Just as the dandelions were beginning to bloom, and the cornflower was coming up (unseasonably early) around the yard, winter came to central Arkansas. First there was the freezing rain sleet, leaving a sheet of ice around the city. Then a little snow came down on top of all that, and next thing you know the whole school district is closed for three days.
My sons couldn’t wait to build a snow person. Of course, the yard was nothing but one big ice cube. I explained how there were certain kinds of frozen precipitation and now all of them were conducive to creating snow people. So instead of making snow angels or building Frosty, they took the bottom half of a dog crate and went sliding down the hill in our back yard. I loved listening to their excited screams and laughter as they went sailing down into our now defunct garden space.
Sure, dog crate sledding probably isn’t the safest thing in the world. Later that evening on Facebook I found myself reading a story from a local news station about the so-called “dangers of sledding.” I’m not much of what people often call a helicopter parent. A backyard is supposed to hold a healthy amount of danger. And a kid needs to get hurt and dirty every now again.
My own mother was hyper cautious. Never in a million years would she let me go sledding, much less let a fellow hyper child my own age push me down with gleeful abandon. But we’re different in this regard, and I guess that’s why I sometimes find myself reliving my childhood vicariously through my sons. I believe that sledding down the hill isn’t just about laughter. It’s one of those many chances we have to learn something about the subtle differences between being brave and stupid; between being wisely cautious and paralyzingly fearful.
While it’s true my mother wasn’t a fan of gutsy childhood feats, she certainly knew how to honor the the childhood imagination, especially in the winter. I remember discovering icicles hanging from the eve of the house. I was probably around four or five, the same age as my twin sons. There were so many shapes and sizes. Some were pointed and fierce. Others bumpy and fat and crooked. I can remember the sound they made dripping onto the porch in little puddles. Others would break off in chunks and come crashing to the ground and shatter into hundreds of pieces. I remember feeling sad as I watched them slowly melt away with the sun. Without my ever asking, she went inside and got out a freezer bag. She reached up and broke off a big pointed formation, the perfect size for the bag. Then she stuck it in the freezer. Anytime I wanted I could take it out and remember the winter.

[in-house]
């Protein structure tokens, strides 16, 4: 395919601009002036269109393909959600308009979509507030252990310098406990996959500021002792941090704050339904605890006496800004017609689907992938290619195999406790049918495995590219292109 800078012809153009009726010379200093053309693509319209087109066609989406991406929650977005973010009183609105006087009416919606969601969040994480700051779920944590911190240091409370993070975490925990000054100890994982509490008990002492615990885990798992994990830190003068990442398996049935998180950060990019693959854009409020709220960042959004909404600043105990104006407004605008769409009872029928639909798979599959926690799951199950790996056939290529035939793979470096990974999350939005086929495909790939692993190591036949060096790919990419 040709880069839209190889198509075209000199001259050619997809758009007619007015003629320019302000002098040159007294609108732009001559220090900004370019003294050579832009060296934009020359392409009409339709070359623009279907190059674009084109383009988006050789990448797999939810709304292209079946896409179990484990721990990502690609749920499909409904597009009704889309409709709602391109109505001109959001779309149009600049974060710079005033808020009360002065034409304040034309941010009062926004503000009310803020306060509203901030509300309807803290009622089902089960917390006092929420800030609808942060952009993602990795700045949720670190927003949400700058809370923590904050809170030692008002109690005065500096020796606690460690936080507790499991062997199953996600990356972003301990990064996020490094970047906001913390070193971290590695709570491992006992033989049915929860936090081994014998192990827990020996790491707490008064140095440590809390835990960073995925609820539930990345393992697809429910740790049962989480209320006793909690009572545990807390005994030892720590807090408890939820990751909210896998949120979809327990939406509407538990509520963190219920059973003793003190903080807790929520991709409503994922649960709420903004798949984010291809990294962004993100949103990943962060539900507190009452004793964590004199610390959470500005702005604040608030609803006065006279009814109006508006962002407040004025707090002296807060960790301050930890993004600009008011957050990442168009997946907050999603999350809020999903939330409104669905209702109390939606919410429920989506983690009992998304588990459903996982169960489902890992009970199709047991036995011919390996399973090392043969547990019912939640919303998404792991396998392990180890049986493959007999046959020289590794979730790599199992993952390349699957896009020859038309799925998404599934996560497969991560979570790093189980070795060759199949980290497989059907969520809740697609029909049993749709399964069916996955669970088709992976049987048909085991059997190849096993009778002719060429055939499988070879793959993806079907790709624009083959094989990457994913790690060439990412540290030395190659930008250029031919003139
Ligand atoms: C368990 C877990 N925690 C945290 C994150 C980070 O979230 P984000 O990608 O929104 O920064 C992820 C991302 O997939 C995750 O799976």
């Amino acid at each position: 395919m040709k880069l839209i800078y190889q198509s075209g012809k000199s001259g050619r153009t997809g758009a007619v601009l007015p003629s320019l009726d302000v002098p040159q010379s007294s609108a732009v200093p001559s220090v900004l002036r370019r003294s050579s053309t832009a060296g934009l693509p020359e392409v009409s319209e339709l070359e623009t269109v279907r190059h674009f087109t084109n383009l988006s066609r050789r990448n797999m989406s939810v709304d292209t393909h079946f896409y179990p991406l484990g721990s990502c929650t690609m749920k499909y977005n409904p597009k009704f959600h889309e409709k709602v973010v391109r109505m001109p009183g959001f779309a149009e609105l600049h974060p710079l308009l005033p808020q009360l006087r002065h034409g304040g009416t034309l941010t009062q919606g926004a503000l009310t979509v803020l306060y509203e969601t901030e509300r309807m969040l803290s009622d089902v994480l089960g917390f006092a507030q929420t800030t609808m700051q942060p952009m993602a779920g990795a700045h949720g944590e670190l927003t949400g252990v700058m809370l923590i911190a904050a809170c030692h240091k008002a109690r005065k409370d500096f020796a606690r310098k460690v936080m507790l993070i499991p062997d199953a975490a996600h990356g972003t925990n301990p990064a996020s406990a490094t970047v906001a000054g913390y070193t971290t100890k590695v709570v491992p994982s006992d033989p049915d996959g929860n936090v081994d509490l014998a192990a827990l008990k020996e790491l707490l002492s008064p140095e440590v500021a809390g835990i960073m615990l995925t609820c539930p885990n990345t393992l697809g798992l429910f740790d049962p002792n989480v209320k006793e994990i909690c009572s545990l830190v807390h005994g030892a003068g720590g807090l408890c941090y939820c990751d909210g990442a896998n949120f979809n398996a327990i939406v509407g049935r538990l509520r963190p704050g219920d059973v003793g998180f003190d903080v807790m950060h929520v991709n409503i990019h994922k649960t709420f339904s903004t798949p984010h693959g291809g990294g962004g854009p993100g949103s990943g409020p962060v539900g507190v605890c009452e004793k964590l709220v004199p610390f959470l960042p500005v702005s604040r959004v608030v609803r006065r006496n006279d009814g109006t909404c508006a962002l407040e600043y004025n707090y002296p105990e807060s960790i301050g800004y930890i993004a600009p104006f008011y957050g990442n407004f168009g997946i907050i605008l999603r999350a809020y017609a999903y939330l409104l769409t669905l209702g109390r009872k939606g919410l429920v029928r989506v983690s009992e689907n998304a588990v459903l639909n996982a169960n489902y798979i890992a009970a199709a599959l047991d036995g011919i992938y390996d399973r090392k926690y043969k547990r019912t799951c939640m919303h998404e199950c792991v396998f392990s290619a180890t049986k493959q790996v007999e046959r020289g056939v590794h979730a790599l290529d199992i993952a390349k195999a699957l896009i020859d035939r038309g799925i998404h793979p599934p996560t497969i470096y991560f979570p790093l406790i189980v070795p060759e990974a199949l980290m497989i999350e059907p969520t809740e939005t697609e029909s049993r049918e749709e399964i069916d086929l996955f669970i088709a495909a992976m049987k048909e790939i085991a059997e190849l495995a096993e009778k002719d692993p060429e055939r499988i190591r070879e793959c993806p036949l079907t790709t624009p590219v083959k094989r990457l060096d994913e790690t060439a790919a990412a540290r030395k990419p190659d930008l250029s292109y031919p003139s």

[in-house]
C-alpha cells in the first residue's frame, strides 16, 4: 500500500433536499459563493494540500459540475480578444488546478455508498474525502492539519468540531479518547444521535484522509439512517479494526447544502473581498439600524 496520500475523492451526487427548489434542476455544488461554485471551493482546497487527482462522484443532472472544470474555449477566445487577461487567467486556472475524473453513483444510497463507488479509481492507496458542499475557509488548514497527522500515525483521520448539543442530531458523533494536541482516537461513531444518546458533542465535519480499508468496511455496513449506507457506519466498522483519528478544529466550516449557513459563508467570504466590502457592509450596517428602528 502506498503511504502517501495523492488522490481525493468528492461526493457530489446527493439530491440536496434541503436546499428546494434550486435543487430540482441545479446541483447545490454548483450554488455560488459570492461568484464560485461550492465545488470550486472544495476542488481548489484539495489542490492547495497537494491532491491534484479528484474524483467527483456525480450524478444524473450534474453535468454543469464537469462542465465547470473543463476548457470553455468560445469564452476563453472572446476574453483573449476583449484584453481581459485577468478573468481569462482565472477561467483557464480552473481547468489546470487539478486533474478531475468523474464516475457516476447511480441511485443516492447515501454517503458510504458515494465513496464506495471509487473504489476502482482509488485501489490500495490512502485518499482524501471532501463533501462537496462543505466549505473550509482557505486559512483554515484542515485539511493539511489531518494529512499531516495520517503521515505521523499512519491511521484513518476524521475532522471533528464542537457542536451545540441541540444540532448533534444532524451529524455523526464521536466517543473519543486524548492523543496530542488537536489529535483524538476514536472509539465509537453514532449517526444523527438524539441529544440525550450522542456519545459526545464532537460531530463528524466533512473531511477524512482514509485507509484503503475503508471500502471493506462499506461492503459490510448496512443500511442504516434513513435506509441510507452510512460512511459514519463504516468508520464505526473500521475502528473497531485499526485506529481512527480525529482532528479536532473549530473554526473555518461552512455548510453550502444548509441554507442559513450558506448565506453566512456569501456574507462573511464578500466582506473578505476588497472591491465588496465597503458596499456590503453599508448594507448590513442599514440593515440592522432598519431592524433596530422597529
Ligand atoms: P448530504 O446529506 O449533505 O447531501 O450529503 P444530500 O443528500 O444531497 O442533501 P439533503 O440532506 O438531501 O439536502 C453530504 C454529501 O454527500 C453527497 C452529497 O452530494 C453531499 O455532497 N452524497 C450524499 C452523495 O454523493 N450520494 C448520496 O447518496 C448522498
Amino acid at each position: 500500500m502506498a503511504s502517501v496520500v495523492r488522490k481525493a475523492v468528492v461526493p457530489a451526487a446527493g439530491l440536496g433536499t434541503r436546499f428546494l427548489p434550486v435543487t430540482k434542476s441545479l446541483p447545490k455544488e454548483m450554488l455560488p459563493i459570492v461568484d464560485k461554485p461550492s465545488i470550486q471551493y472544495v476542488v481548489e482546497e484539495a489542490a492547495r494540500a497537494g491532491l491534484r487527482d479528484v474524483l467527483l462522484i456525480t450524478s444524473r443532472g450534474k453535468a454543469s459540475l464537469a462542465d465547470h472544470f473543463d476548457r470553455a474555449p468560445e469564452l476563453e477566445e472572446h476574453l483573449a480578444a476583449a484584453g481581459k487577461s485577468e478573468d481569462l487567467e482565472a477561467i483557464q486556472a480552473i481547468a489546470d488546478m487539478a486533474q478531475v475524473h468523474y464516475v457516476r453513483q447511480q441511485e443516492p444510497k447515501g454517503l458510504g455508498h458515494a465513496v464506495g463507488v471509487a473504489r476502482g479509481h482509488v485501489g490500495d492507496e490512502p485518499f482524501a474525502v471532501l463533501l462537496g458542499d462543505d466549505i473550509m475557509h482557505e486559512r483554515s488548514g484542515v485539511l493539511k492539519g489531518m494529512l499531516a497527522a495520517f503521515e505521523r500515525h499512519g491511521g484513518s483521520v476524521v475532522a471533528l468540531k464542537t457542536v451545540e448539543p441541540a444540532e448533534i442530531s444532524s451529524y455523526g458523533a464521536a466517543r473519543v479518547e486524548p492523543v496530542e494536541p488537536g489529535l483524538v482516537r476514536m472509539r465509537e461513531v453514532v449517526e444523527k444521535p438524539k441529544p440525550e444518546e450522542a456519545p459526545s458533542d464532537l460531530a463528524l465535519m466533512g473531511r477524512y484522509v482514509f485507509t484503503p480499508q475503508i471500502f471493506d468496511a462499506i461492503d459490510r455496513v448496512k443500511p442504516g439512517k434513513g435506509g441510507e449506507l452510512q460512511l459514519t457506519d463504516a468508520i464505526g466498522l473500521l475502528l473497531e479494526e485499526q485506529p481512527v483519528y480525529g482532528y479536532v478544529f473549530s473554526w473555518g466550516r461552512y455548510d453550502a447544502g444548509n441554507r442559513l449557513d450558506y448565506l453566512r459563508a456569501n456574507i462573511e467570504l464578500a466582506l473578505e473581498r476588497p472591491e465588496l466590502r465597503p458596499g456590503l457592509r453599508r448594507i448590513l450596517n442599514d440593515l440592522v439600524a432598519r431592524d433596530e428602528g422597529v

I remember another year we had a large snow, but it was the snow was so dry it wouldn’t stick together to make a snow man. We tried and tried to roll the balls, but it just fell apart in our hands. II was older then, but a snowman was still a very big deal. After all, we didn’t get snow that often and it could be another year before it returned. She was undeterred. She started piling all the snow together unto a big heap. Then she went inside and got one of her wigs (a relic from the days when wig wearing was high fashion in semi-rural Arkansas) and the foam mannequin head upon which it was stored, and placed the head and the hair down into the pile of snow. Then she went back in and got a piece of paper and wrote the words “Help!” on it in really large, block letters. I’d like to think she did it just for me, but now that I’m a mother I know that anything with humor was just as much for her as it was for me.
By the second day the boys were out for school, the ice was beginning to melt and become squishy. Thinking about my mom and the crazy avalanche snow lady, I knew we could find a way to make a snow creature. Armed with layers and mittens we braved the cold. I showed them how to roll up balls of the frozen material, watching them become bigger and bigger and bigger. It wasn’t a foolproof method. It wasn’t quite ideal snow, and we picked up all manner of leaves along the way. But we did succeed in making three round balls of ascending size. We picked some of the recently blooming dandelions for its eyes and and gathered some yarrow leaves for the hair. A red holly bush leaf served as the mouth, like a tongue sticking out in silliness. And we picked out a fuzzy hat to wear along with a purple super hero cape. After she was complete, my sons wanted to knock her down. What can I say? They knock down everything. But I convinced them to keep her up at least for one day.
Later that afternoon when I was standing on the back porch watching my sons go back to propelling themselves down an icy hill, I noticed the icicles hanging over the eves of the back porch, melting onto the steps below. I was holding my eight month old daughter in my arms who screeched and giggled at the cold air, her loud brothers, and the snow covered city. I leaned forward onto the front step a bit, making sure I found my footing in the leftover ice. I moved my daughter over to my left hip, reaching up to carefully grab one of the larger ice formations. It broke off easily into my hand, melting quickly. I showed it to my daughter who laughed and licked the ice. Then I took it inside and put it in a freezer bag so I could take it out later and remember.